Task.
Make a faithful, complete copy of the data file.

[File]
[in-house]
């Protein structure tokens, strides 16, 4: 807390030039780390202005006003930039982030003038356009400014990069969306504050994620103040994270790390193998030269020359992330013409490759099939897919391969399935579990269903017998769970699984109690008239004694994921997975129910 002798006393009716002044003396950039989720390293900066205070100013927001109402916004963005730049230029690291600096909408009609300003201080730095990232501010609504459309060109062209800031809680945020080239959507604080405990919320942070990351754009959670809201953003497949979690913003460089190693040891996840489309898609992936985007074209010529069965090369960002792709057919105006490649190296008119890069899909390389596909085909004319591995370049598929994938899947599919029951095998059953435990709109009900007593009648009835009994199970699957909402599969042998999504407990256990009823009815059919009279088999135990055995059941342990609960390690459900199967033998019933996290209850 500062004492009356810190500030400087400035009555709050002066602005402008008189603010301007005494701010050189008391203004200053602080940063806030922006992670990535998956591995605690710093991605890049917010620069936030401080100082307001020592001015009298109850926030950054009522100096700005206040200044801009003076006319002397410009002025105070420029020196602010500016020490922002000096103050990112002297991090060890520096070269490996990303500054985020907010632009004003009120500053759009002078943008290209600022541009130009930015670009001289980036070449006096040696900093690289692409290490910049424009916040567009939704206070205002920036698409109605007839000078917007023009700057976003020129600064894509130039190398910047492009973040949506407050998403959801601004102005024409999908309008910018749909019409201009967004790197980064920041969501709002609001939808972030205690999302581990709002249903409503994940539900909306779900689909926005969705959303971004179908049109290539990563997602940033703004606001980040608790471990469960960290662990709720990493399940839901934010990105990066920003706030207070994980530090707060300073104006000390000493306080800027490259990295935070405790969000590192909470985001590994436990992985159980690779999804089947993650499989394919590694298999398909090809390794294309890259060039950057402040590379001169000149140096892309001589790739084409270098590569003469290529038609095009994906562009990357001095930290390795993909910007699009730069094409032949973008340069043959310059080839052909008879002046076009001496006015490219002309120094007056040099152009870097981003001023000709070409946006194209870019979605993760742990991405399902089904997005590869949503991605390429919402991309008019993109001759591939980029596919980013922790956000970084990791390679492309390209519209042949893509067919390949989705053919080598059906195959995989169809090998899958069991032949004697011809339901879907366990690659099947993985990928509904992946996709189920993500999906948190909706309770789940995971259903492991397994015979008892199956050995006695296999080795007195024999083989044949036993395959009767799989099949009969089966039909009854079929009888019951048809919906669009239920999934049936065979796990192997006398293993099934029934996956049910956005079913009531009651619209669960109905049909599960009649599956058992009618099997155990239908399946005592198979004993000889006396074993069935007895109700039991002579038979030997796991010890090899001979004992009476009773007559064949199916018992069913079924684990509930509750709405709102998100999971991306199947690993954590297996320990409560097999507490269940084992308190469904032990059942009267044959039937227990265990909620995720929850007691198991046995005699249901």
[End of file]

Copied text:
[in-house]
């Protein structure tokens, strides 16, 4: 807390030039780390202005006003930039982030003038356009400014990069969306504050994620103040994270790390193998030269020359992330013409490759099939897919391969399935579990269903017998769970699984109690008239004694994921997975129910 002798006393009716002044003396950039989720390293900066205070100013927001109402916004963005730049230029690291600096909408009609300003201080730095990232501010609504459309060109062209800031809680945020080239959507604080405990919320942070990351754009959670809201953003497949979690913003460089190693040891996840489309898609992936985007074209010529069965090369960002792709057919105006490649190296008119890069899909390389596909085909004319591995370049598929994938899947599919029951095998059953435990709109009900007593009648009835009994199970699957909402599969042998999504407990256990009823009815059919009279088999135990055995059941342990609960390690459900199967033998019933996290209850 500062004492009356810190500030400087400035009555709050002066602005402008008189603010301007005494701010050189008391203004200053602080940063806030922006992670990535998956591995605690710093991605890049917010620069936030401080100082307001020592001015009298109850926030950054009522100096700005206040200044801009003076006319002397410009002025105070420029020196602010500016020490922002000096103050990112002297991090060890520096070269490996990303500054985020907010632009004003009120500053759009002078943008290209600022541009130009930015670009001289980036070449006096040696900093690289692409290490910049424009916040567009939704206070205002920036698409109605007839000078917007023009700057976003020129600064894509130039190398910047492009973040949506407050998403959801601004102005024409999908309008910018749909019409201009967004790197980064920041969501709002609001939808972030205690999302581990709002249903409503994940539900909306779900689909926005969705959303971004179908049109290539990563997602940033703004606001980040608790471990469960960290662990709720990493399940839901934010990105990066920003706030207070994980530090707060300073104006000390000493306080800027490259990295935070405790969000590192909470985001590994436990992985159980690779999804089947993650499989394919590694298999398909090809390794294309890259060039950057402040590379001169000149140096892309001589790739084409270098590569003469290529038609095009994906562009990357001095930290390795993909910007699009730069094409032949973008340069043959310059080839052909008879002046076009001496006015490219002309120094007056040099152009870097981003001023000709070409946006194209870019979605993760742990991405399902089904997005590869949503991605390429919402991309008019993109001759591939980029596919980013922790956000970084990791390679492309390209519209042949893509067919390949989705053919080598059906195959995989169809090998899958069991032949004697011809339901879907366990690659099947993985990928509904992946996709189920993500999906948190909706309770789940995971259903492991397994015979008892199956050995006695296999080795007195024999083989044949036993395959009767799989099949009969089966039909009854079929009888019951048809919906669009239920999934049936065979796990192997006398293993099934029934996956049910956005079913009531009651619209669960109905049909599960009649599956058992009618099997155990239908399946005592198979004993000889006396074993069935007895109700039991002579038979030997796991010890090899001979004992009476009773007559064949199916018992069913079924684990509930509750709405709102998100999971991306199947690993954590297996320990409560097999507490269940084992308190469904032990059942009267044959039937227990265990909620995720929850007691198991046995005699249901």